Over a thousand workers gathered from all the provinces in South Africa to launch the Socialist Revolutionary Workers Party (SRWP) at its inaugural congress on 4-6 April at Johannesburg, with international guests from countries like Argentina, Brazil, Morocco, Nepal Sweden and Zambia.
The party which was formed last year is a milestone in the struggle of workers for self-emancipation in the country, Africa and globally. SWL supports SRWP as an inspiration for the Nigerian trade union movement to draw from, and build a revolutionary socialist workers’ party.
The journey to forming SRWP started with the massacre of 34 mineworkers on 16 August 2012 by the Africa National Congress (ANC) government. The most advanced strata of the working-class called for a break with the capitalist ANC. The country’s largest union, the National Union of Metal Workers of South Africa, which has over 344,000 members was eventually expelled from the Congress of South African Trade Unions (COSATU), for demanding rupture of the trade union movement’s ties with the ANC.
South Africa has a long history of militant workers’ struggle. This was the driving force of anti-apartheid struggle for decades. After the defeat of the minority racist regime in 1994, this vibrant class-conscious workers’ movement was held back by a trade union bureaucracy which supported the ANC.
Despite continued use of revolutionary rhetoric, the Congress of South African Trade Unions (COSATU), and the South African Communist Party (SACP) lined up behind one faction or the other of the ANC, even when the ANC transformed from a national liberation movement to a party of the bosses.
In 1996, just two years into ANC’s “national democratic” rule, the radical-reformist Reconstruction and Development Programme (RDP) was abandoned for a neoliberal Growth, Employment and Redistribution (GEAR) programme. The consequences were far reaching.
On one hand, a handful of persons became stupendously rich. Black millionaires and billionaires emerged. These were well connected members of ANC like Cyril Ramaphosa (a former General Secretary of the National Union of Mineworkers who is now South African president) who had ties with the mining and energy corporations.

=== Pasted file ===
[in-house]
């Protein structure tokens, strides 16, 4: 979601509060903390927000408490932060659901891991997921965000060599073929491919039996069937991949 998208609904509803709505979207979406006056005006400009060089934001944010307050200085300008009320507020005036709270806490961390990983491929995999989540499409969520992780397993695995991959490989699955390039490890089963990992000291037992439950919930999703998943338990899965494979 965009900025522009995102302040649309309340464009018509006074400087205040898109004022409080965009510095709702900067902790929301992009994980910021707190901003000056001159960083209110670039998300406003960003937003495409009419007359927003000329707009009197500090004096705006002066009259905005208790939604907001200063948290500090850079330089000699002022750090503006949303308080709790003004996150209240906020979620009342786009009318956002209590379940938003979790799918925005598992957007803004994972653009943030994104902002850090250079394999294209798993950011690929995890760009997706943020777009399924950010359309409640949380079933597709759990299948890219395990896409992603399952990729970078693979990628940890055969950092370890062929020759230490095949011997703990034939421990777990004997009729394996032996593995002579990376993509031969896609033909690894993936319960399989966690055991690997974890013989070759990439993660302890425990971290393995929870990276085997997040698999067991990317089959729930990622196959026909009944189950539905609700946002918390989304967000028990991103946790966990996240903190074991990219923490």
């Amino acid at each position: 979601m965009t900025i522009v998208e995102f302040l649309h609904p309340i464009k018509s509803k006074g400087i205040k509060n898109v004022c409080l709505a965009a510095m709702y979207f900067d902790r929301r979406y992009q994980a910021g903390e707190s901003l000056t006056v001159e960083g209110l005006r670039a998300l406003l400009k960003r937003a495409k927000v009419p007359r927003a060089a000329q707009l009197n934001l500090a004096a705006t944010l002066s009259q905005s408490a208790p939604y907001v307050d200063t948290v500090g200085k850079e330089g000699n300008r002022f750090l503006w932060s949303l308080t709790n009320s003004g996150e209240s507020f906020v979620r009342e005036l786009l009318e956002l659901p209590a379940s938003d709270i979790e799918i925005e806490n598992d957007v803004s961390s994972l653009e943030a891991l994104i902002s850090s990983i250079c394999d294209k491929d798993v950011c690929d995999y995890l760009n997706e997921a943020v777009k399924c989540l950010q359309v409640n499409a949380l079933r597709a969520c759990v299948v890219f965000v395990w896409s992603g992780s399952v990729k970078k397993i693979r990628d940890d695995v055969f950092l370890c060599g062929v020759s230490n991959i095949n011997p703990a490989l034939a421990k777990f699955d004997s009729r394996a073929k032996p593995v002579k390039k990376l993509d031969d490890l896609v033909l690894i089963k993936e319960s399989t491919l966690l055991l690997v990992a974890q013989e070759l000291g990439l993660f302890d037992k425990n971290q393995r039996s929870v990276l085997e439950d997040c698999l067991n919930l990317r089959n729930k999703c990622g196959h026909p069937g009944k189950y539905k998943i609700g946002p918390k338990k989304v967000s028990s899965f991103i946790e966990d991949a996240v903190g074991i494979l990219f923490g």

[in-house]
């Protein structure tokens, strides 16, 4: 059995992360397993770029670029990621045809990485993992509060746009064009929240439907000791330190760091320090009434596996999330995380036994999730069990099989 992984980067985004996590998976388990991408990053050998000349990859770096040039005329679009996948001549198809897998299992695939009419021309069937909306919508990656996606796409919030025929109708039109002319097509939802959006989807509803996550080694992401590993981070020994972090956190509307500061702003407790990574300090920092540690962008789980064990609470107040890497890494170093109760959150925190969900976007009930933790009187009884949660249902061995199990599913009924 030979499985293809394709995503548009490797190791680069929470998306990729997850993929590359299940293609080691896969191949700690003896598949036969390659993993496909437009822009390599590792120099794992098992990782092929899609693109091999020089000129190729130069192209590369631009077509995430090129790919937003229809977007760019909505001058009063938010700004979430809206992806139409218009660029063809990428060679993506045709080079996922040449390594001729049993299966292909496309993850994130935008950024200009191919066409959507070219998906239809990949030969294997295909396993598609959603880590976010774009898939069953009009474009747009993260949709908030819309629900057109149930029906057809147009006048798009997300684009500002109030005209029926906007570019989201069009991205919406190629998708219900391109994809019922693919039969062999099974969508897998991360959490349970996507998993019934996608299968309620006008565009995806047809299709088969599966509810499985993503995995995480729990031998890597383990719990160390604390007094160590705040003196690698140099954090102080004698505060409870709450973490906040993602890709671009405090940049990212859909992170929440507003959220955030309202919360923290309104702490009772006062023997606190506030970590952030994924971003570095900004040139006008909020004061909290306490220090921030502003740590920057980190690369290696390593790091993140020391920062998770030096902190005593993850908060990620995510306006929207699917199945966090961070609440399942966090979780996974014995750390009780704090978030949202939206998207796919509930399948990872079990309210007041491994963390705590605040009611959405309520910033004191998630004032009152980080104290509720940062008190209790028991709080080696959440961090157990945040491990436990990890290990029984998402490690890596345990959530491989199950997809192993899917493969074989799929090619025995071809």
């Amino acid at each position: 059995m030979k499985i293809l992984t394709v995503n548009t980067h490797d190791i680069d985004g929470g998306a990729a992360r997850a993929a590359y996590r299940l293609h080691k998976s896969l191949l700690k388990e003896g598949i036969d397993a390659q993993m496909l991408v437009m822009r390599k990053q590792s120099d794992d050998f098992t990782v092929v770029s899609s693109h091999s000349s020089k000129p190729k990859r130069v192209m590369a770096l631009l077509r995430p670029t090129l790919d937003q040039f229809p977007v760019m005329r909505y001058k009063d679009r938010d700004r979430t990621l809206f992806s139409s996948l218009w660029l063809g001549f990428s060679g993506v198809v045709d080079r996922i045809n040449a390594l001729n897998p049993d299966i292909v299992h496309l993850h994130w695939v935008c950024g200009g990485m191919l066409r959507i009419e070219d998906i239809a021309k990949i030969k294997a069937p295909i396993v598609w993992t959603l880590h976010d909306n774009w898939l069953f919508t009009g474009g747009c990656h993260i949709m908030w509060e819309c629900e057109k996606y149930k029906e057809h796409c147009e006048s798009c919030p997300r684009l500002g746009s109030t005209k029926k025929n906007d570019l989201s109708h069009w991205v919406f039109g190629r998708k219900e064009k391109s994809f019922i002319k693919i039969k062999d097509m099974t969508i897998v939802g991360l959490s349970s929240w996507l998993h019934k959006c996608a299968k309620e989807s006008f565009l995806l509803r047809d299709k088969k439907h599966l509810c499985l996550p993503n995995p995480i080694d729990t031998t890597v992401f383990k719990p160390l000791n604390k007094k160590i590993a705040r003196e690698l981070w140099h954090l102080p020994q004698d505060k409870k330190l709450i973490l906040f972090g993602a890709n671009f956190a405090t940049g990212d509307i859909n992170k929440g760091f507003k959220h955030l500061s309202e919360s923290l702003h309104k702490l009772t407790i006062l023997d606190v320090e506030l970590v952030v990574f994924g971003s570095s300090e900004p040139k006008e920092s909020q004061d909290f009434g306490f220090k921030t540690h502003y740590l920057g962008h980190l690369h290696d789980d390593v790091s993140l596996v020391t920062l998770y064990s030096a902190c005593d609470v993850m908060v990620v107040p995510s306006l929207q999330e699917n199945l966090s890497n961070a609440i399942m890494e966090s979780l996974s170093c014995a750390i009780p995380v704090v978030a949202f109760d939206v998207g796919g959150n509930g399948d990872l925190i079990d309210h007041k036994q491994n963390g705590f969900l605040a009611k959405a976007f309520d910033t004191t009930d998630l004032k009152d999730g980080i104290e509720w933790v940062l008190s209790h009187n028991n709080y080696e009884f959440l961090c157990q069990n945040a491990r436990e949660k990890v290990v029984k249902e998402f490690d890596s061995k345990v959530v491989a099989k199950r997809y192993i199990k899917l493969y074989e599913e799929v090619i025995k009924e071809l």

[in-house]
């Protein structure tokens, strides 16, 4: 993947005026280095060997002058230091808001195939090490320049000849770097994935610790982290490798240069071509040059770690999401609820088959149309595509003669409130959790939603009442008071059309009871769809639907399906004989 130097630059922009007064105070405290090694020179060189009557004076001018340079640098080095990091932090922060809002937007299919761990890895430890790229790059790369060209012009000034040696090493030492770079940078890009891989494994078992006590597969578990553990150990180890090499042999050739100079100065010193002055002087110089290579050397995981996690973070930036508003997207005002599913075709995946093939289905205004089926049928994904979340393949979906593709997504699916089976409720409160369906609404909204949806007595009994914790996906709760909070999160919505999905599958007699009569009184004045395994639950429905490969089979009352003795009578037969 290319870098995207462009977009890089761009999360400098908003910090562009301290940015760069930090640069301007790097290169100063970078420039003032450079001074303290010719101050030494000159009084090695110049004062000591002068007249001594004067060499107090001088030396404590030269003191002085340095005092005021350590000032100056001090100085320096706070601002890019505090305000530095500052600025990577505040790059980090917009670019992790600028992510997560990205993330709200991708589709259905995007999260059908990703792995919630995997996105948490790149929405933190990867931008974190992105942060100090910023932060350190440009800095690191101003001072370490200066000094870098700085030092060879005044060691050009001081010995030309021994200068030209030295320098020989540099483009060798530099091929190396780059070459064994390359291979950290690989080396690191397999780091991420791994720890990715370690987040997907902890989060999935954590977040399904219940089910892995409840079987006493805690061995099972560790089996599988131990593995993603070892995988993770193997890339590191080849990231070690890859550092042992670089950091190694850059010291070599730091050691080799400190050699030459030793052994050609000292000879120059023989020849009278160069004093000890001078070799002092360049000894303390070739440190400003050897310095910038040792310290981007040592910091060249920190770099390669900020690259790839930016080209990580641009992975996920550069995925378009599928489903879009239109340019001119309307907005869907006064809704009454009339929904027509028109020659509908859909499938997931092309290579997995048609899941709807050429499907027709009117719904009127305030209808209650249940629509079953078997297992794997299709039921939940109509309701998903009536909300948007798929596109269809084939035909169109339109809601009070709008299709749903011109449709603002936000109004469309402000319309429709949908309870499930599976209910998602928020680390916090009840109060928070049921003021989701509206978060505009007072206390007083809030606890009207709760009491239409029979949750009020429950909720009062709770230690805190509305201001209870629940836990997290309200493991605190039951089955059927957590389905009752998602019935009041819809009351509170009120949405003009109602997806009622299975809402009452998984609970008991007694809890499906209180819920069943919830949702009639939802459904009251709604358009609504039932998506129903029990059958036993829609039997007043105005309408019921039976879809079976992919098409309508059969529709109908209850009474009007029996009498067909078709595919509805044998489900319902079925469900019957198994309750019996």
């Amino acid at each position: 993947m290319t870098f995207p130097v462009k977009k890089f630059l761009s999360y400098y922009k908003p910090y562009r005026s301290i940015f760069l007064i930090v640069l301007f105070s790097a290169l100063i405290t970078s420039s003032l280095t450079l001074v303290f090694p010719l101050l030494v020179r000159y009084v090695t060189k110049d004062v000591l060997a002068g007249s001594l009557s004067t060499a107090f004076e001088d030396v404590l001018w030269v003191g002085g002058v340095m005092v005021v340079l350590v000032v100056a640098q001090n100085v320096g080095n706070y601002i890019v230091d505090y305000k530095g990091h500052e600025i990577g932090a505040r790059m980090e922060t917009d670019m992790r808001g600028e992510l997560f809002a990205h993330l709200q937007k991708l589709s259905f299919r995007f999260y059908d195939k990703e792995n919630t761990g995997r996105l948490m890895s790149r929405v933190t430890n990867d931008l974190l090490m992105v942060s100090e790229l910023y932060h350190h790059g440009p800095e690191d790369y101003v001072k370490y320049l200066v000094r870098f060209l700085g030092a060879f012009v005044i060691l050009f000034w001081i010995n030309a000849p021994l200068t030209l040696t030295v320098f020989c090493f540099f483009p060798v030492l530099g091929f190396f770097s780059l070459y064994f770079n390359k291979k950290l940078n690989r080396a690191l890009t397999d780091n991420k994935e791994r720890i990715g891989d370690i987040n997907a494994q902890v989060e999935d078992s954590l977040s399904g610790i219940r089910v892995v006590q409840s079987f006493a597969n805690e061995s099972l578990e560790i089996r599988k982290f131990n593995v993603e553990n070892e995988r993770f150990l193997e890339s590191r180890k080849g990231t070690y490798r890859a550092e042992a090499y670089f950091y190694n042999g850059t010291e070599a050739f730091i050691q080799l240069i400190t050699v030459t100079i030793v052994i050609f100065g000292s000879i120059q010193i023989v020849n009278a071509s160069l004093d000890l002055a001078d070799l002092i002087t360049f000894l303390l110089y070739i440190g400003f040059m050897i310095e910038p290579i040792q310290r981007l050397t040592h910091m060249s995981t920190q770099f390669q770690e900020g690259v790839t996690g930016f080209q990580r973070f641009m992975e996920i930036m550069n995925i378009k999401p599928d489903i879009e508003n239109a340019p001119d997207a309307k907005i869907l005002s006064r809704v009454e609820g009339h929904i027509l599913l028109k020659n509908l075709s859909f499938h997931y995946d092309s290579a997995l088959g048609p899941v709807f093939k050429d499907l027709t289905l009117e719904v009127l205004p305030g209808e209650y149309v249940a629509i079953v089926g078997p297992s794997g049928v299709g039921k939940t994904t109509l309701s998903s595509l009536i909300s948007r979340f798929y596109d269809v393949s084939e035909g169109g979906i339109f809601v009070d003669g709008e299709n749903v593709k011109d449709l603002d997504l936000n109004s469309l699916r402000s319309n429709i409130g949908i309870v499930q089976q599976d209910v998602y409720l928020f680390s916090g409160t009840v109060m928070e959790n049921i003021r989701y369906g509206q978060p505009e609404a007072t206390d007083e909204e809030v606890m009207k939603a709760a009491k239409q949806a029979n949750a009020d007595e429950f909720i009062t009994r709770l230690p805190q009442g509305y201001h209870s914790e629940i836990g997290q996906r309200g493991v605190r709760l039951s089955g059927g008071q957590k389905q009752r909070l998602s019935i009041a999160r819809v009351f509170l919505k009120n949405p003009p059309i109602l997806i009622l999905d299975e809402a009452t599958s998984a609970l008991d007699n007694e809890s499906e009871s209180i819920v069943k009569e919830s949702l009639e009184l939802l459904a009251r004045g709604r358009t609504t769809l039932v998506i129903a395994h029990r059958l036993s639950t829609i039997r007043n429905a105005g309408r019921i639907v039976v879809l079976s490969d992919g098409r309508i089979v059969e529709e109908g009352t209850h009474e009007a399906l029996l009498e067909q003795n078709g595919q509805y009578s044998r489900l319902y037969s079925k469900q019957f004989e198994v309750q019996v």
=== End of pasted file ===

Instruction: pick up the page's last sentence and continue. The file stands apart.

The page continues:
On the other hand, poverty and disillusionment set in for the vast majority of the population. Unemployment rose astronomically. The rich could access quality healthcare while the public hospitals suffered severe underfunding. Social inequality in South Africa became the highest in the world. But working-class people resisted with mass strikes and protests on the streets. South Africa also became the protest capital of the world.
It was within this context that about 3,000 mineworkers at the Lonmin platinum mines embarked on an indefinite strike to demand wage increase on 9 August 2012. Rather than give in to their demands, one week later 34 of them were brought down in a hail of bullets by the police. Marked in blood, this was a turning point in radical and revolutionary politics.
Subsequent to this, in a series of conferences starting from 2013 NUMSA set itself the interconnected radical targets of: organising along value chain; establishing a united front of anti-capitalist forces and; building a workers’ party. Similarly, becoming the backbone of a new revolutionary trade union centre – the South African Federation of Trade Unions (SAFTU) – was foisted on it when COSATU forced it and other radical unions out of that federation.
The “NUMSA moment” has now reached a crescendo, with the establishment of SRWP. This is not a party limited to electoral politics. The SRWP is a Marxist-Leninist Party fighting for the establishment of a classless society. It thus puts the struggle for socialism squarely on the agenda.
While it will contest in the 8 May general elections, as Allen Goatley of Keep Left notes: “the real test for the party will be after the elections. It will have to show its relevance in the day to day struggles of workers and the poor.”
by E. ‘Todun JAGUN